VidCon 2019: 5 themes that emerged

VidCon 2019: 5 themes that emerged

Out of the variety of speakers and hosted panels, we’ve rounded up the key themes dominating the conversation this year.

As the largest celebration of online creators and digital video, VidCon hosts events and panels led by today’s influencers, creators, experts in online platforms, and leaders from content studios. One clear message emerged from this year’s conference: consumer expectations are higher than ever. Brands are expected to foster community, present an authentic voice, and provide engaging content. Here are five big takeaways from this year's event:

1. Experience is as important as the product itself.

Consumers are increasingly more interested in experience than ownership, with three out of four millennials saying they prefer to spend money on experiences over material purchases. Companies are under increasing pressure to reach consumers in nontraditional ways and extend their presence beyond the product or point of purchase.

This is equally true in online spaces. The ways in which we socialize, consume content–even shop–are beginning to intersect with each other more and more. Facebook Marketplace and Instagram allow users to shop within a social media content, while ecommerce companies make their presence felt off screen with pop-up shops.

By appearing in these spaces and on these platforms, brands are increasingly challenged to fulfill consumer expectations and entertain an audience. A big part of this comes from behind-the-scenes content, reminding consumers of the world behind the companies. This must be conveyed in as seamless a way as possible, with format fitting purpose. Jim Squires, the VP of Business & Media at Instagram, explained at the Instagram Fireside Chat the intuitive ways that companies use the platform. “Stories is kind of like your diaries, behind the scenes, day-to-day; feed is your highlights reel, the big moments you want people to see; Live is like a meetup; IGTV is like your show,” Squires said.

As more and more apps are demonstrating, vertical video appeals to a wide audience. Instagram introduced IGTV as “the recognition that 90 percent of the time we’re holding our phones in vertical mode” Squires said. TikTok and Spotify are other examples of companies using vertical video.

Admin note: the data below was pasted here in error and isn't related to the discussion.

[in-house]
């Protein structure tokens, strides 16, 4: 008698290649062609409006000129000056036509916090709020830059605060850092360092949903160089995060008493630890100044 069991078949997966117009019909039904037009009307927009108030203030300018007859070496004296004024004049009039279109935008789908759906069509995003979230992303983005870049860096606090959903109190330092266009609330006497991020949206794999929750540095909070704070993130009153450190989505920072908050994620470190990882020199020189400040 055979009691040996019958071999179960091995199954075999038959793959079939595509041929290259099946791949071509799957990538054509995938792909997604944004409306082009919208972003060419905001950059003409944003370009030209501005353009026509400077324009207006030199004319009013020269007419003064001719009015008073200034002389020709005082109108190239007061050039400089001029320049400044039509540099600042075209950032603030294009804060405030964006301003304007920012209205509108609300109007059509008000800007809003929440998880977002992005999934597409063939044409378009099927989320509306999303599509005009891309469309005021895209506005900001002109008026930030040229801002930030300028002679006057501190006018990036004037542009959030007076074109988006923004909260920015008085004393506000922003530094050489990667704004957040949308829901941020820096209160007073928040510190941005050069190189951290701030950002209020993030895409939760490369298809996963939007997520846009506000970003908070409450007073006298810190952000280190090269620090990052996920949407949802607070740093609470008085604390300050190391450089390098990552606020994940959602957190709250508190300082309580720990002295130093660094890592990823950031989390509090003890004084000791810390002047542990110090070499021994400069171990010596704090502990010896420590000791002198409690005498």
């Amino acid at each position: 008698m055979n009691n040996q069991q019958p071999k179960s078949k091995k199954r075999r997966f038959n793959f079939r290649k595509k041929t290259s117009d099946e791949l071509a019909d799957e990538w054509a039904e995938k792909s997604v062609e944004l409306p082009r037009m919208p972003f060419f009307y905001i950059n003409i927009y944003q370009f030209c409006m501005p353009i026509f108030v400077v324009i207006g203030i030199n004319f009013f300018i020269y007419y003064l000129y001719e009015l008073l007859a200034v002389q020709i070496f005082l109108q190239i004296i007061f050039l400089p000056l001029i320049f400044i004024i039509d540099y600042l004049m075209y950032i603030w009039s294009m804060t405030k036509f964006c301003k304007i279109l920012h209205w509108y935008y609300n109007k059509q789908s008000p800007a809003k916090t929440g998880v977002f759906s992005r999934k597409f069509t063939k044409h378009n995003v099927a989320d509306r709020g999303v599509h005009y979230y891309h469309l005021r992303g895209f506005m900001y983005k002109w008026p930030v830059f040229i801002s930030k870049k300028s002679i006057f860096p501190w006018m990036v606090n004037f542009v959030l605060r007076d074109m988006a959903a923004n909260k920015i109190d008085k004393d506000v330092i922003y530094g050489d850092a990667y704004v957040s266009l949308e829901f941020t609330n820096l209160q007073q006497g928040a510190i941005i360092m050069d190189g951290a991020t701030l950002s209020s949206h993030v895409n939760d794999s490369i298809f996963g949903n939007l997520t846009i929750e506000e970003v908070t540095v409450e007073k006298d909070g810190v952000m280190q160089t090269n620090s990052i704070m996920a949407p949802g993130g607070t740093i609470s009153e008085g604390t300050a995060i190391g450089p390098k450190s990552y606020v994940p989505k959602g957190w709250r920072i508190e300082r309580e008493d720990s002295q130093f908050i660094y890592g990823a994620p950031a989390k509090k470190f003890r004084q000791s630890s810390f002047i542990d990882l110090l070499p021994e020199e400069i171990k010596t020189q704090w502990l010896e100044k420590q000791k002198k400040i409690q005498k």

2. Build your name with a great product offering, then diversify.

Amazon and Google both started as single-product companies. Companies which start out with one great product grab mindshare and build customer trust quickly, often by responding to a universal need or experience, such as sleep (Casper, Helix) or shaving (Harry’s, Dollar Shave Club). It’s proven way of building out a solid foundation, only to expand to something else, and capture another market along the way. And as the digital space evolves, platforms are diversifying their product offerings to expand to new audiences as well. Think Red Bull expanding into the media space, or Airbnb helping consumers book flights as well as stays–these are companies taking on new markets with new products, while communicating to their audiences why it works for their brand.

3. When working with influencers, creative freedom is king.

The best partnerships will leverage an influencer’s creativity and allow creators to make content that resonates with their audience. Not only does this build new potential audiences but it allows for new forms of expression that a brand might not otherwise explore.

When YouTube partnered with Christian Dior to promote their Spring/Summer 2019 collection, they gave seven of their top influencers access to the collection, allowing these influencers to share the designs with their combined 24 million subscribers in whichever way they chose to promote it.